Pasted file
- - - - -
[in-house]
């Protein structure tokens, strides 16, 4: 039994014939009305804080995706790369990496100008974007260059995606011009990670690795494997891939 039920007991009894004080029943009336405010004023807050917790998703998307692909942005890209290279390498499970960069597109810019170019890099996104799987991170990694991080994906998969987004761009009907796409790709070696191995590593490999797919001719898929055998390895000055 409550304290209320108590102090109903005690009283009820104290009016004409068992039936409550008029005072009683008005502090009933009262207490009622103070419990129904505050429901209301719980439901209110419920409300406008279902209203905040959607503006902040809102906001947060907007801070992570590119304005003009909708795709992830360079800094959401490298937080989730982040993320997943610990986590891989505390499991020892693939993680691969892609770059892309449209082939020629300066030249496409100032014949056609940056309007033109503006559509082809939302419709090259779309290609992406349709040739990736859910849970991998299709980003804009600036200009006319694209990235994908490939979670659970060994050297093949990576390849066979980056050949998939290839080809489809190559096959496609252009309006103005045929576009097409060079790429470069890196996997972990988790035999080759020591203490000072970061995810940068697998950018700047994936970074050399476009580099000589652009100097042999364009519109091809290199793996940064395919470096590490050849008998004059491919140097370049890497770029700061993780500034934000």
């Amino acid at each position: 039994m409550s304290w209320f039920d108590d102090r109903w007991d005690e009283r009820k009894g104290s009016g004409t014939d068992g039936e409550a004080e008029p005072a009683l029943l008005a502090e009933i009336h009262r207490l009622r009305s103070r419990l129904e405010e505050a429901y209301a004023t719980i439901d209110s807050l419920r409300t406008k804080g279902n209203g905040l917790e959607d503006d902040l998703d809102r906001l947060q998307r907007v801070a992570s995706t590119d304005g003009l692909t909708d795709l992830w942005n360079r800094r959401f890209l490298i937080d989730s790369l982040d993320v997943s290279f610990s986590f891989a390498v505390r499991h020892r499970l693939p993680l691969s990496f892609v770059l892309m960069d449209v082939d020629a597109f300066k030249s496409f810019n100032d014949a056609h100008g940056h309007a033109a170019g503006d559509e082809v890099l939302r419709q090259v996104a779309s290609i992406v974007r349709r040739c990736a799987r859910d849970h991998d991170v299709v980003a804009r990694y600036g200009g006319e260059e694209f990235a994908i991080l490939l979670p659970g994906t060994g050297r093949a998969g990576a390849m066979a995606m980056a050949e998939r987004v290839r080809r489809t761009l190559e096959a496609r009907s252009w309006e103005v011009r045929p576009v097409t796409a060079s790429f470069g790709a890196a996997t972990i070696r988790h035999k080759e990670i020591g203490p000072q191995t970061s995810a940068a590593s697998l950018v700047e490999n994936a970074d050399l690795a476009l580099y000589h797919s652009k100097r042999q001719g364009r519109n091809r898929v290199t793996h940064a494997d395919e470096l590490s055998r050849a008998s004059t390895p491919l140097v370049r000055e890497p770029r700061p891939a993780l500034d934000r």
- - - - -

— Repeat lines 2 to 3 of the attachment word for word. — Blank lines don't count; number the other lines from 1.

């Protein structure tokens, strides 16, 4: 039994014939009305804080995706790369990496100008974007260059995606011009990670690795494997891939 039920007991009894004080029943009336405010004023807050917790998703998307692909942005890209290279390498499970960069597109810019170019890099996104799987991170990694991080994906998969987004761009009907796409790709070696191995590593490999797919001719898929055998390895000055 409550304290209320108590102090109903005690009283009820104290009016004409068992039936409550008029005072009683008005502090009933009262207490009622103070419990129904505050429901209301719980439901209110419920409300406008279902209203905040959607503006902040809102906001947060907007801070992570590119304005003009909708795709992830360079800094959401490298937080989730982040993320997943610990986590891989505390499991020892693939993680691969892609770059892309449209082939020629300066030249496409100032014949056609940056309007033109503006559509082809939302419709090259779309290609992406349709040739990736859910849970991998299709980003804009600036200009006319694209990235994908490939979670659970060994050297093949990576390849066979980056050949998939290839080809489809190559096959496609252009309006103005045929576009097409060079790429470069890196996997972990988790035999080759020591203490000072970061995810940068697998950018700047994936970074050399476009580099000589652009100097042999364009519109091809290199793996940064395919470096590490050849008998004059491919140097370049890497770029700061993780500034934000």
């Amino acid at each position: 039994m409550s304290w209320f039920d108590d102090r109903w007991d005690e009283r009820k009894g104290s009016g004409t014939d068992g039936e409550a004080e008029p005072a009683l029943l008005a502090e009933i009336h009262r207490l009622r009305s103070r419990l129904e405010e505050a429901y209301a004023t719980i439901d209110s807050l419920r409300t406008k804080g279902n209203g905040l917790e959607d503006d902040l998703d809102r906001l947060q998307r907007v801070a992570s995706t590119d304005g003009l692909t909708d795709l992830w942005n360079r800094r959401f890209l490298i937080d989730s790369l982040d993320v997943s290279f610990s986590f891989a390498v505390r499991h020892r499970l693939p993680l691969s990496f892609v770059l892309m960069d449209v082939d020629a597109f300066k030249s496409f810019n100032d014949a056609h100008g940056h309007a033109a170019g503006d559509e082809v890099l939302r419709q090259v996104a779309s290609i992406v974007r349709r040739c990736a799987r859910d849970h991998d991170v299709v980003a804009r990694y600036g200009g006319e260059e694209f990235a994908i991080l490939l979670p659970g994906t060994g050297r093949a998969g990576a390849m066979a995606m980056a050949e998939r987004v290839r080809r489809t761009l190559e096959a496609r009907s252009w309006e103005v011009r045929p576009v097409t796409a060079s790429f470069g790709a890196a996997t972990i070696r988790h035999k080759e990670i020591g203490p000072q191995t970061s995810a940068a590593s697998l950018v700047e490999n994936a970074d050399l690795a476009l580099y000589h797919s652009k100097r042999q001719g364009r519109n091809r898929v290199t793996h940064a494997d395919e470096l590490s055998r050849a008998s004059t390895p491919l140097v370049r000055e890497p770029r700061p891939a993780l500034d934000r």